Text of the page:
Why We Were A Little Slower To Take Profits In Microsoft

Microsoft (MSFT) overtook Apple (AAPL) to become the most valuable company in the world with a market cap over $3 trillion. And with the biggest gains coming from the biggest companies, we couldn’t ignore the swing trading opportunity in MSFT stock.

Here’s why we bought it and why we were a little slower to sell it on the way up.




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Swing Trading Example: MSFT Stock

After nearly a 25% move from its September bottom, Microsoft put in a near-term peak at the end of November (1). But it didn’t give up much ground after that. Instead it formed a flat base over the next few weeks with a depth of just 6%.

That pause allowed the 50-day moving average line to catch up to Microsoft’s price as it just grazed the line in the brief pullback that started the year (2).

Once Microsoft cleared the near-term resistance, we added it to SwingTrader (3). A slight flaw was a lagging relative strength line. But since the base formed while the market had a strong December, it was forgivable.


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When Microsoft took out its November peak, we locked in one third of the position with a 2.5% gain (4). Normally we continue to take off a third at a time as a stock progresses but we’ve slowed that down in this rally. Given how hard it is to sometimes get that exposure back as stocks get extended, we’ve been letting more and more stocks run.

That was an easy call with Microsoft as it found support at its short-term 5-day moving average line on its climb higher (5).

Locking In Gains Ahead Of Earnings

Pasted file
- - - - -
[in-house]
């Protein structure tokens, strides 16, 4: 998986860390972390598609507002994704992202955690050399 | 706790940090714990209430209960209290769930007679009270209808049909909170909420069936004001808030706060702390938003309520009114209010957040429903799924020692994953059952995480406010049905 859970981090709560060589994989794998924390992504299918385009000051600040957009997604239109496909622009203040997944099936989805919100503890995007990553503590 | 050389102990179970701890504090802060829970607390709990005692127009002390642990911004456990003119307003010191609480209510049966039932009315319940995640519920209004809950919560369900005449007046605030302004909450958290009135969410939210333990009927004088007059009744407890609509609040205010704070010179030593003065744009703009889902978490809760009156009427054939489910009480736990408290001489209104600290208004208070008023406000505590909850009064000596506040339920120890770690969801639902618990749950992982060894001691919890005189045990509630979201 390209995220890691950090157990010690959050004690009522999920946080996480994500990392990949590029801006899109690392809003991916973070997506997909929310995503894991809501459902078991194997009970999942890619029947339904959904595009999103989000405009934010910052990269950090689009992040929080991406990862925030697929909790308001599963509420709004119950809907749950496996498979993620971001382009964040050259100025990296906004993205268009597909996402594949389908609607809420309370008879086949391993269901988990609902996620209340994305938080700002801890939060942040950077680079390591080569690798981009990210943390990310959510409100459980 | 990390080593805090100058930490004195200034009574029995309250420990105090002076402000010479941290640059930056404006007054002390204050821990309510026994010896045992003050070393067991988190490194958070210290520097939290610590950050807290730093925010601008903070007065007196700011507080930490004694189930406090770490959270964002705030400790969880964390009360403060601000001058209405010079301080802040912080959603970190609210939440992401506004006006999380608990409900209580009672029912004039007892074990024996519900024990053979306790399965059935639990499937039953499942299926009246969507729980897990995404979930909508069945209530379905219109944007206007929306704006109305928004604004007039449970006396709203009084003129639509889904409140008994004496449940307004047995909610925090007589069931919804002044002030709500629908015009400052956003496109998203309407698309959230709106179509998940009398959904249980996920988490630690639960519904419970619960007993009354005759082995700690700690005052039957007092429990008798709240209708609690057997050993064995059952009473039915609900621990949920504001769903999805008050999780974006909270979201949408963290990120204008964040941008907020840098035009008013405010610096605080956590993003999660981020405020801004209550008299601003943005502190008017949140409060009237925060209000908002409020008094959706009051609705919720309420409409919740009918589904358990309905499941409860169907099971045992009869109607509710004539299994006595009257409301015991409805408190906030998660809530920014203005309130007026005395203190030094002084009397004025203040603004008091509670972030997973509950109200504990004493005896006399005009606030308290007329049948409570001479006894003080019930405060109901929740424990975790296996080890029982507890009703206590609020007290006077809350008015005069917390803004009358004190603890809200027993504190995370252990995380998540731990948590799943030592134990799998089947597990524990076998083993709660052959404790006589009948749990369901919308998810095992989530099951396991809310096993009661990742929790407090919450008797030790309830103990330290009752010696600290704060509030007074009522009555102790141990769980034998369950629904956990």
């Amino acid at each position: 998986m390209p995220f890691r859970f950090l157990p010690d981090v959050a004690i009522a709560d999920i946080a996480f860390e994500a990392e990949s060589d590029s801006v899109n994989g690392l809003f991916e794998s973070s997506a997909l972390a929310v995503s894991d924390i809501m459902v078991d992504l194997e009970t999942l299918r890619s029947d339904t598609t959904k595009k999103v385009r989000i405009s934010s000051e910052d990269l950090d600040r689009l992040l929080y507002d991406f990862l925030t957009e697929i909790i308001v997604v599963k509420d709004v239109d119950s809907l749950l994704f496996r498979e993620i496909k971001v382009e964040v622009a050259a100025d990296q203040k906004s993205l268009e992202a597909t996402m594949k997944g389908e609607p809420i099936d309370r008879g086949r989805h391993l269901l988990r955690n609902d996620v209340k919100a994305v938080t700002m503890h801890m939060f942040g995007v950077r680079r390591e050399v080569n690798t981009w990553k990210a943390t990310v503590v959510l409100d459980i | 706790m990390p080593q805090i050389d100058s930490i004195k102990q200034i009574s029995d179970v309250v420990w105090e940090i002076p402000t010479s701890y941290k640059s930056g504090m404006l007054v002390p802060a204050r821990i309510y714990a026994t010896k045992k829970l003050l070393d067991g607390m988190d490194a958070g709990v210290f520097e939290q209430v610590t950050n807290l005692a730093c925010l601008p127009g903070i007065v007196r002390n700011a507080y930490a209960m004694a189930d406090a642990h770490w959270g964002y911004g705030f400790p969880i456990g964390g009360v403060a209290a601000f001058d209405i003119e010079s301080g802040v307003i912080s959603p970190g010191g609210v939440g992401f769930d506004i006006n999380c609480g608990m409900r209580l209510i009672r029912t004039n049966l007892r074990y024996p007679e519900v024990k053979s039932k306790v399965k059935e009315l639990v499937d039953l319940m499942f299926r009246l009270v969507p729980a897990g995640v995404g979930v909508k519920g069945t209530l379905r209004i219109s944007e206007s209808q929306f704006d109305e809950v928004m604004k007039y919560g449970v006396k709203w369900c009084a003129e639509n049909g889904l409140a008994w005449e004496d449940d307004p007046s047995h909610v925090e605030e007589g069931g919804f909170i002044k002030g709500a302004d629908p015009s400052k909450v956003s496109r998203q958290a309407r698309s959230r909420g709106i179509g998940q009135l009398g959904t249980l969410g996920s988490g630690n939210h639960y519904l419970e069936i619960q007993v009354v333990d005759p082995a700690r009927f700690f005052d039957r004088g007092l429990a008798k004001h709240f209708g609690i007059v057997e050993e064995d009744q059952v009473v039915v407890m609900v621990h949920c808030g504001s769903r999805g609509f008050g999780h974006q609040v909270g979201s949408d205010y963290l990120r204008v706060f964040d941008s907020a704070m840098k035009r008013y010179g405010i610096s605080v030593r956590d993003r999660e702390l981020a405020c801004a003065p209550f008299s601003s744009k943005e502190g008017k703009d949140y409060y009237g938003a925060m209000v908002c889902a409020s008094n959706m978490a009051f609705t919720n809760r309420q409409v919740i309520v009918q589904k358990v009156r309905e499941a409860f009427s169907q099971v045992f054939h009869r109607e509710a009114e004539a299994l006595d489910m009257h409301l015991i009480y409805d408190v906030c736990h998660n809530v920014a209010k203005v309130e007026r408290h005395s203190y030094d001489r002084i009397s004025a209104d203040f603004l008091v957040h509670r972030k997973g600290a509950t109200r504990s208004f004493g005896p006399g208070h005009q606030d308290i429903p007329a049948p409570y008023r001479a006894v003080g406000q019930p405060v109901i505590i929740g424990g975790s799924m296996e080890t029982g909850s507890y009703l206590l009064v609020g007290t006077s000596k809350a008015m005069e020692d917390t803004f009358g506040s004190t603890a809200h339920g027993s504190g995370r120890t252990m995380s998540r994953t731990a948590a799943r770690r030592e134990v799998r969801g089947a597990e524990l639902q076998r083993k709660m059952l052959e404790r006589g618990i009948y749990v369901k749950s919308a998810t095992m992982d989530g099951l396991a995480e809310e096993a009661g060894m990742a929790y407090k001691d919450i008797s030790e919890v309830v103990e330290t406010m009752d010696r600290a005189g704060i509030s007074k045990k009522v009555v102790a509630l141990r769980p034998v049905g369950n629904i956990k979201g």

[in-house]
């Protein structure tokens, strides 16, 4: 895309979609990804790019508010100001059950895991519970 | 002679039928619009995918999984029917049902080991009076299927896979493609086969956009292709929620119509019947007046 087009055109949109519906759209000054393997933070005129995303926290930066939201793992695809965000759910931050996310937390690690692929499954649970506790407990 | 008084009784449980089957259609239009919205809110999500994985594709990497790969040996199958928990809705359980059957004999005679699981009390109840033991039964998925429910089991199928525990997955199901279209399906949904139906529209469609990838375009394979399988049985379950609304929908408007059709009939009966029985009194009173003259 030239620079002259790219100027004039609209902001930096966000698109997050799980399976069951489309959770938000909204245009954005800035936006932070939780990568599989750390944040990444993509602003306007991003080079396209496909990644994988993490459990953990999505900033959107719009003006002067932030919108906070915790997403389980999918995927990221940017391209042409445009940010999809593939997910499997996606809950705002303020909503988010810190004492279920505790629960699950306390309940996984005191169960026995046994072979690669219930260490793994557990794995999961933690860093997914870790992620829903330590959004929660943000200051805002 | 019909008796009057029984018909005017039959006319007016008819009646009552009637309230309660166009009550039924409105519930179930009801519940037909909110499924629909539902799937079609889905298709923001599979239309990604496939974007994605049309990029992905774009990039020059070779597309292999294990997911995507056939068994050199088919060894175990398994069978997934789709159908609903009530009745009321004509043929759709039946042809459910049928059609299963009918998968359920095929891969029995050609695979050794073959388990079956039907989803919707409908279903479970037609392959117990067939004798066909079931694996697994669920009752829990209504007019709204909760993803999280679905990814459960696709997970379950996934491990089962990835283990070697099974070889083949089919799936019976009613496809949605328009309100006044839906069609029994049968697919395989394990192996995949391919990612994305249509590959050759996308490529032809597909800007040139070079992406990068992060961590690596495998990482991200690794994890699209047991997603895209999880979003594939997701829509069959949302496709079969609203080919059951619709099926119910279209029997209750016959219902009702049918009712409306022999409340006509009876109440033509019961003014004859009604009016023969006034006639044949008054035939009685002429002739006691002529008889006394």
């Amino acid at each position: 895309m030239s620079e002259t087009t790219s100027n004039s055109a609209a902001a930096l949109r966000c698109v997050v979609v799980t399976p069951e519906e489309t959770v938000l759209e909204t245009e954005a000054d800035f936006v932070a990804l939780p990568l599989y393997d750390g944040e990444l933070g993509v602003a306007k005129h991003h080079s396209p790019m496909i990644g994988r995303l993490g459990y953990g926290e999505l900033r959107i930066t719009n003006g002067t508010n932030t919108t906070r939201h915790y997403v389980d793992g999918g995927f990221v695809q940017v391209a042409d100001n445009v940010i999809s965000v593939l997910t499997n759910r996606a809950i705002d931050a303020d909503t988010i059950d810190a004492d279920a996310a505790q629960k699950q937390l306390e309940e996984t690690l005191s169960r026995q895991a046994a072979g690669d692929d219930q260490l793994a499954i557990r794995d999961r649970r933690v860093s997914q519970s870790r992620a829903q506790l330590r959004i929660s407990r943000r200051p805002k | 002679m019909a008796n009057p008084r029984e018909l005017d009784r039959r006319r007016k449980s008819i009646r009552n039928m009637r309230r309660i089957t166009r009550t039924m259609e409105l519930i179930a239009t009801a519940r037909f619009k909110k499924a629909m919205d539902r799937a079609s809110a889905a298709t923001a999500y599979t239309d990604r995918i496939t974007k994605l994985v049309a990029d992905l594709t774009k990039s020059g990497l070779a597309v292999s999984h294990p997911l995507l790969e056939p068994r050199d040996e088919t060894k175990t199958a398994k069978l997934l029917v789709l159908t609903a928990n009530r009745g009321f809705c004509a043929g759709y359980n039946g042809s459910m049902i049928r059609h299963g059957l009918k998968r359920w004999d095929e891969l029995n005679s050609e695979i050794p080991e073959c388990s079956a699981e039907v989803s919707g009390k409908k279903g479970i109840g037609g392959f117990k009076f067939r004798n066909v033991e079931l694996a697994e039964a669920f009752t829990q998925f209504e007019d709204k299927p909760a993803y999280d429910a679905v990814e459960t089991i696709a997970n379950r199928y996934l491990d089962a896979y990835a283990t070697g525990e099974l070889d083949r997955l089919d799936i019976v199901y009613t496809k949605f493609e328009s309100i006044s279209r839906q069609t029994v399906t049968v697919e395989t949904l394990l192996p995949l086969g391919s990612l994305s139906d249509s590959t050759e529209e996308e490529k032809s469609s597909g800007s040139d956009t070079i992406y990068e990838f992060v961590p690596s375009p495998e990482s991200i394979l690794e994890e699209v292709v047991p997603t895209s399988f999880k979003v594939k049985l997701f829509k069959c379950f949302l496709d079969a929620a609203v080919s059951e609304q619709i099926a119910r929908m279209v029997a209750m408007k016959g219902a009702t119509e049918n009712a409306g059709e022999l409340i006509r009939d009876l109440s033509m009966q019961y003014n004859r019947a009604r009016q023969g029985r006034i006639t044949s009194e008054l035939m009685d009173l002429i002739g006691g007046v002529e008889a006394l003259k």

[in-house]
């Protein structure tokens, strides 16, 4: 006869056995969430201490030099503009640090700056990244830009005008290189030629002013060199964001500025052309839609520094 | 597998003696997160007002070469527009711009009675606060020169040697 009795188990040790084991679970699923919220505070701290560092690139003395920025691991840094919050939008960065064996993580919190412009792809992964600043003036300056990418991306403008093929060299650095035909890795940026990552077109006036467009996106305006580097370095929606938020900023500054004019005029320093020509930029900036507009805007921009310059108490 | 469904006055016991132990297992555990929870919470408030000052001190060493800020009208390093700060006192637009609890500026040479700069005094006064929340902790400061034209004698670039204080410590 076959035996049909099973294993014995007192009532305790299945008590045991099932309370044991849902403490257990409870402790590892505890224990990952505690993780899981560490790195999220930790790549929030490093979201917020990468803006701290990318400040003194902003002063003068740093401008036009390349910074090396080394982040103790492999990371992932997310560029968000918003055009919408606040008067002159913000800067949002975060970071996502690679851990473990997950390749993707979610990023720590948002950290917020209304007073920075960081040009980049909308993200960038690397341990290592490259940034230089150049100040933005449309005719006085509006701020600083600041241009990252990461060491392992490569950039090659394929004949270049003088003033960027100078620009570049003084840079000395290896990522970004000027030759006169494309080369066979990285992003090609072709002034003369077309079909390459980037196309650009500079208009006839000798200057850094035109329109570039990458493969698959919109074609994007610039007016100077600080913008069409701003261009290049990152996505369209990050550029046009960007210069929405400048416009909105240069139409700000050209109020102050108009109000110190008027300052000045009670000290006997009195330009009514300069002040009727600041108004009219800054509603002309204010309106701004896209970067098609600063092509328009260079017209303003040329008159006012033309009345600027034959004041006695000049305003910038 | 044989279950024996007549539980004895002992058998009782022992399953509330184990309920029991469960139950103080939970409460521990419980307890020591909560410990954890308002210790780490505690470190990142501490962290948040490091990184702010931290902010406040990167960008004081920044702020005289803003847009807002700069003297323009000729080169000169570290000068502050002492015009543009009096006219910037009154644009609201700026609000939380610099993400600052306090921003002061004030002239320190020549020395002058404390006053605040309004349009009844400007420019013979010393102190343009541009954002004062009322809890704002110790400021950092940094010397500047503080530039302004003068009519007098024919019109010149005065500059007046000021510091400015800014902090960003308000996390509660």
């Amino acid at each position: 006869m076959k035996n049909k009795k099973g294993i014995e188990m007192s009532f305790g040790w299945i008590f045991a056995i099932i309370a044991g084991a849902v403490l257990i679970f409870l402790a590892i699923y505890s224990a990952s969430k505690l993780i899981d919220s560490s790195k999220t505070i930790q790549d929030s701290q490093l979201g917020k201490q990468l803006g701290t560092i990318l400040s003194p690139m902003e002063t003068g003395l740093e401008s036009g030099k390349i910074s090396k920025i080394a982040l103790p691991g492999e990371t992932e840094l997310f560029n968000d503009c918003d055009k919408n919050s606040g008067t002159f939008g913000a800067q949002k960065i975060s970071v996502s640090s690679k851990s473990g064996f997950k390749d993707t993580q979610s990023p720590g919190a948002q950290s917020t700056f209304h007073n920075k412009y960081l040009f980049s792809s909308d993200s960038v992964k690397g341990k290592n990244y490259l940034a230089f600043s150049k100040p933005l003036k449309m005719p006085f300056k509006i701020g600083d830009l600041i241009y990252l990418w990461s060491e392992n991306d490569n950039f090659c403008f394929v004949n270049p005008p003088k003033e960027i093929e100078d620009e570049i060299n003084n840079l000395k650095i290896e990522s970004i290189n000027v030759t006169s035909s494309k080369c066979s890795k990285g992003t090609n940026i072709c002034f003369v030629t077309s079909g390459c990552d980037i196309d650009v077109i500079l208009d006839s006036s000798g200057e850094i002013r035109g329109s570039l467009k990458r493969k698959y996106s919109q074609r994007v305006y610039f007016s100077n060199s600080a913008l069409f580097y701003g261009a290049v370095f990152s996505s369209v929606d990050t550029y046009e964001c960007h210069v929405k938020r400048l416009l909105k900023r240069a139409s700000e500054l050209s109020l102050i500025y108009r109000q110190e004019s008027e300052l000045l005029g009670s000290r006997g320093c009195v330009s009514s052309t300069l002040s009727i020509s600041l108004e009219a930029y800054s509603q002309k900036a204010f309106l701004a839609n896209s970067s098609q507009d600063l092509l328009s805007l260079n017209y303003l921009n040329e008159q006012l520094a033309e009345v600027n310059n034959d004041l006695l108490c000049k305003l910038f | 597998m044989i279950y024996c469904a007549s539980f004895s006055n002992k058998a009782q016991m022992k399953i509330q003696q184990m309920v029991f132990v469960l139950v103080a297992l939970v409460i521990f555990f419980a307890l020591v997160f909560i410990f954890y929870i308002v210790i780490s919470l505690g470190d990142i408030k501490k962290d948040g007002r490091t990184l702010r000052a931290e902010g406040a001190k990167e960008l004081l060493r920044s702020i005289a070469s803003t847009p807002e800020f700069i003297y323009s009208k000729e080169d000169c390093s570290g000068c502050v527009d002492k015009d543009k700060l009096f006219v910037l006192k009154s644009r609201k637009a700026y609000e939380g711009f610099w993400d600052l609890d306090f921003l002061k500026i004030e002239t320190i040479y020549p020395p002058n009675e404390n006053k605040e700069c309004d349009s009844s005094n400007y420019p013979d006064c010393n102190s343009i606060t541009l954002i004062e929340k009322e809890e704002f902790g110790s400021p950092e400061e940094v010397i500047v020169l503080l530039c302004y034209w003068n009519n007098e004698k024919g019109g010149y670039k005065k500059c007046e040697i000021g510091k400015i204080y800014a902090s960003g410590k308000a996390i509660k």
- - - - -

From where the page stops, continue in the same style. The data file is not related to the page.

So why did we eventually sell?

The day Microsoft was due to report earnings, it crossed 410 then started to lose steam (6). The reality is as a general swing trading rule, we don’t hold through earnings. The big moves and binary nature of earnings reactions make them problematic for keeping losses small and taking gains quickly. So the stock was due to come off anyway. The reversal just made the decision easier.

After Microsoft announced earnings, the stock came down below its 5- and 10-day lines as it dropped 2.7% and closed at its lows (7). The beat on earnings didn’t excite investors as much as the weaker-than-expected guidance concerned them. Admittedly, given the recent gains, it wasn’t a difficult hold as a position trade. But as a swing trade, the short-term average line breaches would have most likely just gotten us a worse price.

But the stock isn’t really broken which makes it worth keeping on the radar. It held above its 21-day moving average line and just this week set up to take out its all-time highs (8). Missing out on earnings moves has been a challenge of this rally but we aren’t prevented from taking advantage of another potential move in Microsoft.

More details on past trades are accessible to subscribers and trialists to SwingTrader. Free trials are available. Follow Nielsen on X, formerly known as Twitter, at @IBD_JNielsen.

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